• Clinical Commissioning Groups (which hold the budget to arrange most secondary and community health care locally) must exercise their functions ‘with a view to securing that health services are provided in an integrated way’ and further a CCG ‘must exercise its functions with a view to securing that the provision of health services is integrated with the provision of health-related or social care services’.

The Care Act 2014 requires integration of services and co-operation between service providers:

  • Local authorities must exercise their care and support functions with a view to ensuring integration of care and support provision with health and health-related provision, if they believe that this would promote the well-being of adults in their area with needs for care and support and the well-being of carers in their area; or contribute to the prevention or delay of needs for care and support by adults or carers in their area; or improve the quality of care and support for adults, and of support for carers, provided in its area (including the outcomes that are achieved from such provision). (Section 3 Care Act 2014).
  • Local authorities, NHS bodies, Ministers of the Crown, chief officers of police, providers of probation services, and others who may be specified in regulations are subject to a duty to co-operate. They must co-operate in the exercise of their functions for adults in need of care and support and carers and functions relating to these. (Section 6 Care Act 2014).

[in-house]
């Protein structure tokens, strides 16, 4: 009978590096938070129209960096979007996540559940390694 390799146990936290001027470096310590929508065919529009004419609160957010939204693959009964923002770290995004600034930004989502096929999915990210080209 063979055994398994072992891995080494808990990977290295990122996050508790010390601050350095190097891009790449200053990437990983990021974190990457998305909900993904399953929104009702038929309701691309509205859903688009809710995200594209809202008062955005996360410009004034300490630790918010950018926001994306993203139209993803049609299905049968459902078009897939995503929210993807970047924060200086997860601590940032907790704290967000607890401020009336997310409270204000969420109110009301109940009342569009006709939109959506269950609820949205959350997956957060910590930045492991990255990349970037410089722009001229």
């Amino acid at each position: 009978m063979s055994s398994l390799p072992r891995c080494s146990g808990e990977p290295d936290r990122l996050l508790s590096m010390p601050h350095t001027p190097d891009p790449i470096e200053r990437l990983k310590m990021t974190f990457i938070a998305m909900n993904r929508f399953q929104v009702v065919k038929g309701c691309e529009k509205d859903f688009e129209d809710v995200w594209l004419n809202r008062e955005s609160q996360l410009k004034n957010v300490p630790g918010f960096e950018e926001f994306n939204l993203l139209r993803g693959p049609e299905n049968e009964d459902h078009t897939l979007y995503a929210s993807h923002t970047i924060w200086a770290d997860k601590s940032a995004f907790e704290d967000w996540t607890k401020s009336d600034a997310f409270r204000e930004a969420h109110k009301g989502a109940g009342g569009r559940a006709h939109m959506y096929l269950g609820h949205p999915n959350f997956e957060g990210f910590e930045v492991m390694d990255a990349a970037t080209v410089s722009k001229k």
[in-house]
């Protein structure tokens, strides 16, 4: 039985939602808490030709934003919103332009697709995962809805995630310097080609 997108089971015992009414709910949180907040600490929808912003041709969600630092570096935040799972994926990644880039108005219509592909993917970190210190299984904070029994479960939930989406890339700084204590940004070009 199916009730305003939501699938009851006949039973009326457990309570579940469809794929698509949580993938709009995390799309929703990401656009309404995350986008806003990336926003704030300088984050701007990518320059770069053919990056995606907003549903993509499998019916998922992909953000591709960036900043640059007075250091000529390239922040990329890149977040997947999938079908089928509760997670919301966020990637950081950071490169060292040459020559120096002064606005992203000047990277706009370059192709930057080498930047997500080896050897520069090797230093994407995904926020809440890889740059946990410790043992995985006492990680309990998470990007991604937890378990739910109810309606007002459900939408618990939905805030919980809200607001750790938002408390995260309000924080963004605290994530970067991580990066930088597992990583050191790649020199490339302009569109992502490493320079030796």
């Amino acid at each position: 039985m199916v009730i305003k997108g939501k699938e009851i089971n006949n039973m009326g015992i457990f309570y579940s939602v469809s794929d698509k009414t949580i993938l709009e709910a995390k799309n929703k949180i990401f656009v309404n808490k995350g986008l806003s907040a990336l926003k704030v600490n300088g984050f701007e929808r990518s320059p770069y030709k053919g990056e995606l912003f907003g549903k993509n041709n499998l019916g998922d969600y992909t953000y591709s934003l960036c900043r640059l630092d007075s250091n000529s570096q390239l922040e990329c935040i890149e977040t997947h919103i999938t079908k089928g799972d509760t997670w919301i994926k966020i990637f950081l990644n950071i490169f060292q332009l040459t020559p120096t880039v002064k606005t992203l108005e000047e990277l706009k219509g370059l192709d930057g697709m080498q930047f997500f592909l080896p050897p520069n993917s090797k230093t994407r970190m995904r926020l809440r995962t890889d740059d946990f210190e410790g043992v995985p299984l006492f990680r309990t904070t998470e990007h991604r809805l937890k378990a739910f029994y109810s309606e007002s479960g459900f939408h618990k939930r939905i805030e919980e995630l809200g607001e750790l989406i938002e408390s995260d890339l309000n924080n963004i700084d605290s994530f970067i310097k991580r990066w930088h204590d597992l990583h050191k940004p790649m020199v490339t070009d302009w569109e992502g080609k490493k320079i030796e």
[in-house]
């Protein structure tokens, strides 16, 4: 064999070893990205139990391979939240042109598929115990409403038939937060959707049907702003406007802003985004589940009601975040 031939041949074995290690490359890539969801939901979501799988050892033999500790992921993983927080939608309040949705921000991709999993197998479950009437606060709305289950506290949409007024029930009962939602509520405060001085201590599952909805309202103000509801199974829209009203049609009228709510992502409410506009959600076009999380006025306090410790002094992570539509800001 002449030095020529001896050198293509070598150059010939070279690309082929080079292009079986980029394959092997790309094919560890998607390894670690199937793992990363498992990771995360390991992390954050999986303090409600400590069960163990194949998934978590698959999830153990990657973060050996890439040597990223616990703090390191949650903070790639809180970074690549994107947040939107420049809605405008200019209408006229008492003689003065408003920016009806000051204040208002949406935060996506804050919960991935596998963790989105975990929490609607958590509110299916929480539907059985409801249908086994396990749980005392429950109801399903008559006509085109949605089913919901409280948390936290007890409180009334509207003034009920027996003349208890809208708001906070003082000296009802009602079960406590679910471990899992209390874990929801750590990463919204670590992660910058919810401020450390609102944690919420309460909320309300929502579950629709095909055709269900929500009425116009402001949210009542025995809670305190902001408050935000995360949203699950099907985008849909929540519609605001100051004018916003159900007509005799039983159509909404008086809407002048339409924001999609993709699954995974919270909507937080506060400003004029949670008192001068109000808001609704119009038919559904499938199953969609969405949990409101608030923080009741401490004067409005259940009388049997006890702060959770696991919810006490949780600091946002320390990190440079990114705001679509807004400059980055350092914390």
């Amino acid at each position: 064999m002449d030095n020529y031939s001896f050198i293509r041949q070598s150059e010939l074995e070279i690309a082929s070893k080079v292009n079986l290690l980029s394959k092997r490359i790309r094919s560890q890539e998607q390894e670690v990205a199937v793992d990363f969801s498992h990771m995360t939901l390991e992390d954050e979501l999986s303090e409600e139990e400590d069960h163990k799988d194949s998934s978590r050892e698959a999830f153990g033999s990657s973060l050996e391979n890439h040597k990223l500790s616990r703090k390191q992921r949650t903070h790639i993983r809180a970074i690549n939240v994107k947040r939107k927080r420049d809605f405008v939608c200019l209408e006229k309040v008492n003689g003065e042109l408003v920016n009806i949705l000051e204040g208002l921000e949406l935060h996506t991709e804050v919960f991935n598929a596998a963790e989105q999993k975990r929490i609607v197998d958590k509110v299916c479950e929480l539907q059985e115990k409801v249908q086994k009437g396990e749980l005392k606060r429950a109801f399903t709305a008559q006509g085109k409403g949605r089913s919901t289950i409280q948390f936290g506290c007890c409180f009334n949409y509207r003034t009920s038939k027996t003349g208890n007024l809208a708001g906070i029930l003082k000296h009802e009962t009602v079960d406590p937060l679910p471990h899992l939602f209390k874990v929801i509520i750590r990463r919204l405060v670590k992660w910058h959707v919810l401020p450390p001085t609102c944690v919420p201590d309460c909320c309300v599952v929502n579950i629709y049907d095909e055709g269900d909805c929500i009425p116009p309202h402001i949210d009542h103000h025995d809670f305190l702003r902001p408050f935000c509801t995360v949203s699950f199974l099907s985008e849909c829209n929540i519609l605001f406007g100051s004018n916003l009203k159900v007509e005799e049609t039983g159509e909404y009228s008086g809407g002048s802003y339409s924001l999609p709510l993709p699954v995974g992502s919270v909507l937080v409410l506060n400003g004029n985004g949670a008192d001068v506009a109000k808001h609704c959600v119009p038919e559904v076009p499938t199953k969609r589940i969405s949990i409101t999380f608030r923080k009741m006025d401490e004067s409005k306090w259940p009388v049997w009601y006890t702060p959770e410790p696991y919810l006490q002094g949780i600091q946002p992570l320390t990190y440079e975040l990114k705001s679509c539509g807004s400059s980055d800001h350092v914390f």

What does this mean for provision of housing?

The need for integration affects all services received by persons in need of care and support, including the provision of housing. The aforementioned Care Act 2014 also imposes duties on local authorities to carry out their care and support responsibilities with the aim of promoting greater integration. Guidance recently issued under that Act recognises that local organisations need to work in a more joined-up way and has identified that housing and the provision of suitable accommodation is an integral element of care and support. However, the guidance also points out that the Act is clear on the limits of responsibilities and the relationship between care and support and housing legislation, to ensure there is no overlap or confusion. The challenge for local authorities and other housing providers will be to ensure that they work together effectively to integrate the provision of housing with other services provided to meet and prevent care and support needs, whilst at the same time staying within the constraints of the legislation.

A useful case study in the guidance published earlier this year gives the example of the Gloucestershire Affordable Housing Landlords’ Forum, which has set out an offer to the Health and Wellbeing Board that demonstrates how each of the housing providers in the forum is working to improve the quality of life of their residents, the neighbourhoods and wider communities, by investing in new homes, supporting independent living, developing the community and supporting older and vulnerable people. The case study, ‘Putting Health back into Housing’ (and published by the Housing Learning and Improvement Network), reports that over the three years ending March 2013, the forum improved over 14,900 homes, with estimated savings to the NHS of around £1.4 million per year.